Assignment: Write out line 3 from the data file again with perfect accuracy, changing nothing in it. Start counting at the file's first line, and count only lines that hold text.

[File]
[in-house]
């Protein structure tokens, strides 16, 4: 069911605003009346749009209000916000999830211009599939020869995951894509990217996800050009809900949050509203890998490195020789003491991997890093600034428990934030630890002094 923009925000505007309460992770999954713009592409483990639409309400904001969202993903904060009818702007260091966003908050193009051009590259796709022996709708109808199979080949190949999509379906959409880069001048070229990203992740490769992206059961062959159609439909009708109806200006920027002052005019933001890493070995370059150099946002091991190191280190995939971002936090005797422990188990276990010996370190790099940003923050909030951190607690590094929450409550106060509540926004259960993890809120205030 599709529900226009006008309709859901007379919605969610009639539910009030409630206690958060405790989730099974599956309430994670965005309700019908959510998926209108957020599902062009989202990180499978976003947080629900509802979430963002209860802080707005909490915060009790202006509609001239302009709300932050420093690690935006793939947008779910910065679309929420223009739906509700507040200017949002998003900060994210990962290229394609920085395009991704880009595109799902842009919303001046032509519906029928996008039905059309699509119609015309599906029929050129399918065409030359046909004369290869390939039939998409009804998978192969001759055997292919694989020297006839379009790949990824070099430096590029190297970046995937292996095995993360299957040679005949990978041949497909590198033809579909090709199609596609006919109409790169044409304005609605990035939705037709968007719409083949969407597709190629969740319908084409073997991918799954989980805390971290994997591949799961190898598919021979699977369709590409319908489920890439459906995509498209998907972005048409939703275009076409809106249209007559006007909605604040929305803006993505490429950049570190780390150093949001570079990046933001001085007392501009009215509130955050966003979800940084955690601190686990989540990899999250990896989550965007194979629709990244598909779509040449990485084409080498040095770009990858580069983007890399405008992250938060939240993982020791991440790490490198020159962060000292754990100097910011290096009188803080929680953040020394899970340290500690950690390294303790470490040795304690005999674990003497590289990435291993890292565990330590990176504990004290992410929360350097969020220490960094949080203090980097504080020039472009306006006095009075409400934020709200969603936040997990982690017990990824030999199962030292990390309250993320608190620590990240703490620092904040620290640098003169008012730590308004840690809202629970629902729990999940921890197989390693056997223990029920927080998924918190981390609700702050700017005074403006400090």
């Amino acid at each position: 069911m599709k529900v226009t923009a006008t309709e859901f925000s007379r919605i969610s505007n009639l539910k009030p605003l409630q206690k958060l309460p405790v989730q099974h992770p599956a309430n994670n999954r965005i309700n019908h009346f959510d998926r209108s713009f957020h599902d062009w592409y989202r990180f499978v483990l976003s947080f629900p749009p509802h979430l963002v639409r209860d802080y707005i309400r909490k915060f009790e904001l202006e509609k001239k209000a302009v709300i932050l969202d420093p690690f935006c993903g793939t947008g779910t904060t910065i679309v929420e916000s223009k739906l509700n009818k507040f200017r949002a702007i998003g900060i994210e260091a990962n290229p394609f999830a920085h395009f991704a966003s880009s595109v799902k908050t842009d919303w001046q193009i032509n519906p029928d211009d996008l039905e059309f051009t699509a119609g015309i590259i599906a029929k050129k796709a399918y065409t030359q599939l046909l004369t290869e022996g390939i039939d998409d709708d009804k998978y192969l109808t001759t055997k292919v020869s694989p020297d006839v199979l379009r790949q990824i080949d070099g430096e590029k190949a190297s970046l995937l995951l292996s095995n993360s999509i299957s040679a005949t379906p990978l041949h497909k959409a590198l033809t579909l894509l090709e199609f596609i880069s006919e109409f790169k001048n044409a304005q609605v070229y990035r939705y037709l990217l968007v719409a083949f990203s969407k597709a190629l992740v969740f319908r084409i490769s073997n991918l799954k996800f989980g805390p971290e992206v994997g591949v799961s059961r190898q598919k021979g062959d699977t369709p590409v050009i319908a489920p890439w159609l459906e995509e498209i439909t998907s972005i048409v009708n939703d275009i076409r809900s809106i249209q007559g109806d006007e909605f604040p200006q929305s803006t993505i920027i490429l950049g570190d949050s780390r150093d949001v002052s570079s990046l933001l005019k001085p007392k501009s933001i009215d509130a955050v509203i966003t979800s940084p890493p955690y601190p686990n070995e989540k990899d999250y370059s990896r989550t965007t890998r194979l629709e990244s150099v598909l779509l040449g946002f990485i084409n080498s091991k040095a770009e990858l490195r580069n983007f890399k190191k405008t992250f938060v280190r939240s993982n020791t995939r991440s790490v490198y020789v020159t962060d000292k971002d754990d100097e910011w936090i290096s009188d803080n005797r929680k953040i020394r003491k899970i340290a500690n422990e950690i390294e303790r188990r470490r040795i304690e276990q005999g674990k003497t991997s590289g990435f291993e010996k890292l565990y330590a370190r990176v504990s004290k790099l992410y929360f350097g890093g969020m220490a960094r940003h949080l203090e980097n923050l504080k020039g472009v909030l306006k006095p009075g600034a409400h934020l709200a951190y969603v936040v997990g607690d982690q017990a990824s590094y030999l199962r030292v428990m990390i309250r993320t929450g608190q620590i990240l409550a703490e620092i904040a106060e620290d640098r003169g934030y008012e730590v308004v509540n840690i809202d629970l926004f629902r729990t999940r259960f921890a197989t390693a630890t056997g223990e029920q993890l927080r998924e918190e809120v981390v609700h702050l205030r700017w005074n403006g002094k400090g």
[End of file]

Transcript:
């Amino acid at each position: 069911m599709k529900v226009t923009a006008t309709e859901f925000s007379r919605i969610s505007n009639l539910k009030p605003l409630q206690k958060l309460p405790v989730q099974h992770p599956a309430n994670n999954r965005i309700n019908h009346f959510d998926r209108s713009f957020h599902d062009w592409y989202r990180f499978v483990l976003s947080f629900p749009p509802h979430l963002v639409r209860d802080y707005i309400r909490k915060f009790e904001l202006e509609k001239k209000a302009v709300i932050l969202d420093p690690f935006c993903g793939t947008g779910t904060t910065i679309v929420e916000s223009k739906l509700n009818k507040f200017r949002a702007i998003g900060i994210e260091a990962n290229p394609f999830a920085h395009f991704a966003s880009s595109v799902k908050t842009d919303w001046q193009i032509n519906p029928d211009d996008l039905e059309f051009t699509a119609g015309i590259i599906a029929k050129k796709a399918y065409t030359q599939l046909l004369t290869e022996g390939i039939d998409d709708d009804k998978y192969l109808t001759t055997k292919v020869s694989p020297d006839v199979l379009r790949q990824i080949d070099g430096e590029k190949a190297s970046l995937l995951l292996s095995n993360s999509i299957s040679a005949t379906p990978l041949h497909k959409a590198l033809t579909l894509l090709e199609f596609i880069s006919e109409f790169k001048n044409a304005q609605v070229y990035r939705y037709l990217l968007v719409a083949f990203s969407k597709a190629l992740v969740f319908r084409i490769s073997n991918l799954k996800f989980g805390p971290e992206v994997g591949v799961s059961r190898q598919k021979g062959d699977t369709p590409v050009i319908a489920p890439w159609l459906e995509e498209i439909t998907s972005i048409v009708n939703d275009i076409r809900s809106i249209q007559g109806d006007e909605f604040p200006q929305s803006t993505i920027i490429l950049g570190d949050s780390r150093d949001v002052s570079s990046l933001l005019k001085p007392k501009s933001i009215d509130a955050v509203i966003t979800s940084p890493p955690y601190p686990n070995e989540k990899d999250y370059s990896r989550t965007t890998r194979l629709e990244s150099v598909l779509l040449g946002f990485i084409n080498s091991k040095a770009e990858l490195r580069n983007f890399k190191k405008t992250f938060v280190r939240s993982n020791t995939r991440s790490v490198y020789v020159t962060d000292k971002d754990d100097e910011w936090i290096s009188d803080n005797r929680k953040i020394r003491k899970i340290a500690n422990e950690i390294e303790r188990r470490r040795i304690e276990q005999g674990k003497t991997s590289g990435f291993e010996k890292l565990y330590a370190r990176v504990s004290k790099l992410y929360f350097g890093g969020m220490a960094r940003h949080l203090e980097n923050l504080k020039g472009v909030l306006k006095p009075g600034a409400h934020l709200a951190y969603v936040v997990g607690d982690q017990a990824s590094y030999l199962r030292v428990m990390i309250r993320t929450g608190q620590i990240l409550a703490e620092i904040a106060e620290d640098r003169g934030y008012e730590v308004v509540n840690i809202d629970l926004f629902r729990t999940r259960f921890a197989t390693a630890t056997g223990e029920q993890l927080r998924e918190e809120v981390v609700h702050l205030r700017w005074n403006g002094k400090g």